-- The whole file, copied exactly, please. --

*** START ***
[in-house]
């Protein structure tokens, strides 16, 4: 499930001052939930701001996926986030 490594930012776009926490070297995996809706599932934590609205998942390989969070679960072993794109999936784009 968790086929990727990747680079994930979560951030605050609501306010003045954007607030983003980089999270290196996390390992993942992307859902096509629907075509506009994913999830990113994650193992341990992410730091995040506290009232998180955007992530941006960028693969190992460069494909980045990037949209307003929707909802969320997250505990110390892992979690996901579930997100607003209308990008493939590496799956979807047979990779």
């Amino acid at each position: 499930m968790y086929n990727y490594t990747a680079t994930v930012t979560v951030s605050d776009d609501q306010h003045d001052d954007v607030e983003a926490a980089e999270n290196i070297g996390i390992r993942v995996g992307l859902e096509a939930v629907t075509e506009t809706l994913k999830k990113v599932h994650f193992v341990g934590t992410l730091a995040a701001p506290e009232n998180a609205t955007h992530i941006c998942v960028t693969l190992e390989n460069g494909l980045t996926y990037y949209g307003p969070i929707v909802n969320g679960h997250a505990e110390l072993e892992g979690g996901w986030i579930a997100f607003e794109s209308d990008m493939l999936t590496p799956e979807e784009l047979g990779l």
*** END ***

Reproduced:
[in-house]
């Protein structure tokens, strides 16, 4: 499930001052939930701001996926986030 490594930012776009926490070297995996809706599932934590609205998942390989969070679960072993794109999936784009 968790086929990727990747680079994930979560951030605050609501306010003045954007607030983003980089999270290196996390390992993942992307859902096509629907075509506009994913999830990113994650193992341990992410730091995040506290009232998180955007992530941006960028693969190992460069494909980045990037949209307003929707909802969320997250505990110390892992979690996901579930997100607003209308990008493939590496799956979807047979990779």
């Amino acid at each position: 499930m968790y086929n990727y490594t990747a680079t994930v930012t979560v951030s605050d776009d609501q306010h003045d001052d954007v607030e983003a926490a980089e999270n290196i070297g996390i390992r993942v995996g992307l859902e096509a939930v629907t075509e506009t809706l994913k999830k990113v599932h994650f193992v341990g934590t992410l730091a995040a701001p506290e009232n998180a609205t955007h992530i941006c998942v960028t693969l190992e390989n460069g494909l980045t996926y990037y949209g307003p969070i929707v909802n969320g679960h997250a505990e110390l072993e892992g979690g996901w986030i579930a997100f607003e794109s209308d990008m493939l999936t590496p799956e979807e784009l047979g990779l």